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Revd. Graham Midgley

The Revd. Graham Midgley (1923-1999, matriculated 1941) was a distinguished scholar who specialised in eighteenth-century literature.

After reading English at the Hall he was appointed as a lecturer at Bedford College London where he worked from 1949 to 1951. He returned to Oxford in 1951, where he was appointed Fellow and Tutor in English at the Hall and a lecturer in the Oxford English Faculty. He was then ordained as a deacon in 1956, and a priest in 1957.

His first published article was on the Old English poem The Wanderer. His seminal article on The Merchant Of Venice, published in 1960, has been reprinted several times. In 1973, he produced a study of Orator Henley, the eccentric clergyman satirised in Pope’s mock-epic The Dunciad. He edited three volumes in the Oxford edition of The Miscellaneous Works of John Bunyan (1980, 1986 and 1989); these were followed by his University Life in Eighteenth-Century Oxford (1996).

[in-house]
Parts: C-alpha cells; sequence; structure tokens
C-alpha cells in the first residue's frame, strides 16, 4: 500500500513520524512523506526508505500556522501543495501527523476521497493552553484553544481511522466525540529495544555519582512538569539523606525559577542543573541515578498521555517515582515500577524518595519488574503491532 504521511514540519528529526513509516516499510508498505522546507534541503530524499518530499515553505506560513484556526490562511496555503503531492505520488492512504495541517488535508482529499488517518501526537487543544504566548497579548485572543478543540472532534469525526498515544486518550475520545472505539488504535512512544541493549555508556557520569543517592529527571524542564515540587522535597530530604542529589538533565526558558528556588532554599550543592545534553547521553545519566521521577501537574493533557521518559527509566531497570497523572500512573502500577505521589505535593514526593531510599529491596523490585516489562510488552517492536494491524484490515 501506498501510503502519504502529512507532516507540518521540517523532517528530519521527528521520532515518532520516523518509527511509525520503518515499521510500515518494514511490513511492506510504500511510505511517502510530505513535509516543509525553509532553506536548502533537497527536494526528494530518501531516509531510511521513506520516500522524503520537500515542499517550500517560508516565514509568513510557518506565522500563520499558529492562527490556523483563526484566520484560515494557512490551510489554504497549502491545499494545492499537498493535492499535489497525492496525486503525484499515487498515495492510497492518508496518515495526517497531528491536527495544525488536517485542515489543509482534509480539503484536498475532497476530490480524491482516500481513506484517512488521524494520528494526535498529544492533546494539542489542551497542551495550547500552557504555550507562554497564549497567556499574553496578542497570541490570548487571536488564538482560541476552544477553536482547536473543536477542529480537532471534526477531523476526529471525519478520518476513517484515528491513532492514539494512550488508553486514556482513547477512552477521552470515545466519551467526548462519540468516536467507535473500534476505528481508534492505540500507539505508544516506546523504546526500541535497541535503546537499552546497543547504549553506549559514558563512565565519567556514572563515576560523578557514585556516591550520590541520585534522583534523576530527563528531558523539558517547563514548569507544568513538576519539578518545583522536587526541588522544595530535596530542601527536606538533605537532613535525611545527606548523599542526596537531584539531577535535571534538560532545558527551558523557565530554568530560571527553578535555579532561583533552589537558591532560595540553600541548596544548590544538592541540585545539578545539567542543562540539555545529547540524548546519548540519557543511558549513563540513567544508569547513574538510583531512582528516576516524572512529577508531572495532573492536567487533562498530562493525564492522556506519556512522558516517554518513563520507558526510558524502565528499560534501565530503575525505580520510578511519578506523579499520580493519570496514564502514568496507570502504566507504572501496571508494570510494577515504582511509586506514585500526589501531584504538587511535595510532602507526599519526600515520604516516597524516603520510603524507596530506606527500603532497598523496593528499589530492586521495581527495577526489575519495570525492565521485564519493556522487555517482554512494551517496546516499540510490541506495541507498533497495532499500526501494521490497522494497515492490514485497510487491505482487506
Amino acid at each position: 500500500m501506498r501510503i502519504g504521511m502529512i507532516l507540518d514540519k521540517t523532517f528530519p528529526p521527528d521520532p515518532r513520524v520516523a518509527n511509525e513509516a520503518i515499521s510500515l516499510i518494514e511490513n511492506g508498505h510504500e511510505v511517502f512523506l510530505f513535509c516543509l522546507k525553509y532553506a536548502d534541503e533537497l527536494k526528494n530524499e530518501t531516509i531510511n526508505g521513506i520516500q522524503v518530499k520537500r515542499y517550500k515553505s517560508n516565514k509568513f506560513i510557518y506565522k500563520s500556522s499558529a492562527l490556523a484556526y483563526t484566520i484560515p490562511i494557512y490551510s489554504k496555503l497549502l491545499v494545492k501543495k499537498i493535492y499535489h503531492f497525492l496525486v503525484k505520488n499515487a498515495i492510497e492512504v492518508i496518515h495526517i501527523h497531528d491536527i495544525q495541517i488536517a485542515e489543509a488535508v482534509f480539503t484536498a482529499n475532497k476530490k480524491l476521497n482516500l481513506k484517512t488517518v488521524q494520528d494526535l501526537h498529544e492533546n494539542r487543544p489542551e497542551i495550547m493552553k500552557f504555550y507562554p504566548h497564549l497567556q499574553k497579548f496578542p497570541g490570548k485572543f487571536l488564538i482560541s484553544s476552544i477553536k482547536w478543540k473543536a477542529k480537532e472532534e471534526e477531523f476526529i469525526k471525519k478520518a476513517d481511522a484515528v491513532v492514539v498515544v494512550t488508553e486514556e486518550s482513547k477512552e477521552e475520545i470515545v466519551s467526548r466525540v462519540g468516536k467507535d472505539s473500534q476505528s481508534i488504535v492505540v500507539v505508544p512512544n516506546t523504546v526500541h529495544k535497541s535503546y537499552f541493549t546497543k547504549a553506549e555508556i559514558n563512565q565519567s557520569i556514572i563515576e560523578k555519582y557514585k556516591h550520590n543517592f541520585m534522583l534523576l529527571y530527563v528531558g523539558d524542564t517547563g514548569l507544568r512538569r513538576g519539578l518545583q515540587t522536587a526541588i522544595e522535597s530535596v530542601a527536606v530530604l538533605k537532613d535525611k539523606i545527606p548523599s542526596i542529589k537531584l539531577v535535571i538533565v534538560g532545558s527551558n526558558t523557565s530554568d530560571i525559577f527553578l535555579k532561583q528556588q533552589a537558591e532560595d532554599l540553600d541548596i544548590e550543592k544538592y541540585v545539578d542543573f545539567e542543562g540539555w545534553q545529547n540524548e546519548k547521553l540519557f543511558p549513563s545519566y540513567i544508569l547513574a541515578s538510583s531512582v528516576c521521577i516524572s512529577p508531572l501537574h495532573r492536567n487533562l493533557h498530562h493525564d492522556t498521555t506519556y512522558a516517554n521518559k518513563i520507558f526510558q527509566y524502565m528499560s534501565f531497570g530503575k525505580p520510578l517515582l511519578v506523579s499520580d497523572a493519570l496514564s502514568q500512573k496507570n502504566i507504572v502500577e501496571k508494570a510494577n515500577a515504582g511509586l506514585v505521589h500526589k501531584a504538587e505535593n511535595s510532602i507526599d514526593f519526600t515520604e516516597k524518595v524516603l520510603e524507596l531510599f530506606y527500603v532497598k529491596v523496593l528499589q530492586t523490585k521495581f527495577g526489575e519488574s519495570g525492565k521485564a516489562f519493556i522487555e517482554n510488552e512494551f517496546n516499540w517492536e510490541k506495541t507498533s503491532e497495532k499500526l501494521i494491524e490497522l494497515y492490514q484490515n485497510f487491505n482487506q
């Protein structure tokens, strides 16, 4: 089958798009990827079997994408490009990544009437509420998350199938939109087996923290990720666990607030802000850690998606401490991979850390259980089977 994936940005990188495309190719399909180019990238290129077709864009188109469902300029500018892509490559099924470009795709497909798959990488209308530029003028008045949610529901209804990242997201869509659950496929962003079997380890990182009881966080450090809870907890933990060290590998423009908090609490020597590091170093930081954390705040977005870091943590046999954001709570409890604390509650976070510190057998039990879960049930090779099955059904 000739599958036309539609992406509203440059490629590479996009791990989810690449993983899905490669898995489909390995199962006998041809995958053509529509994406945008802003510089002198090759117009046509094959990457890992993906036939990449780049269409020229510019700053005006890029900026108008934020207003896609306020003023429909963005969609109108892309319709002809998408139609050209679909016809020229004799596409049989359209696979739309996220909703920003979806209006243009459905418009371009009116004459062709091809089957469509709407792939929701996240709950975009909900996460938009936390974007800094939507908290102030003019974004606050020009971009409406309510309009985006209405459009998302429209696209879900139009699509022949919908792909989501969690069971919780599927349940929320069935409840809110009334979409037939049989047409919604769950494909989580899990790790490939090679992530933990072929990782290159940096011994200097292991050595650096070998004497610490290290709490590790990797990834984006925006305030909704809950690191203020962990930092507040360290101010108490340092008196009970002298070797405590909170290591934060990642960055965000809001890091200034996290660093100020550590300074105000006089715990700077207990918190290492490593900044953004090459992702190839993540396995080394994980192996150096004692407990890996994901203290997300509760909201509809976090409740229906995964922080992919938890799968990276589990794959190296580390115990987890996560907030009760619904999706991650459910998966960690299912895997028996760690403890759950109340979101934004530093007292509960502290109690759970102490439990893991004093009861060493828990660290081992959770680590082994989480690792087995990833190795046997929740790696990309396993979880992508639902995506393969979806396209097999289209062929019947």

During his long career at the Hall he served as Dean from 1956 to 1978, as Vice-Principal from 1969 to 1978 and as Chaplain from 1978 to 1985. On retirement as Tutor in English in 1984, he became an Emeritus Fellow.

He was a gifted sculptor as well as an eminent scholar. Some of his beautiful abstract carvings in wood, stone, and marble are owned by the Hall and exhibited in various prominent positions on site.

After his death in 1999, the College received a generous donation to fund the annual Graham Midgley Memorial Prize for poetry. The prize, worth £100, is awarded to an undergraduate for a single outstanding poem in English of no more than 25 lines. It has been won by a series of gifted students, several of whom have gone on to become published poets.  

Since 2002, the Graham Midgley prize-winning poems have been published each year in the College Magazine. For a nearly complete collection of these, please click here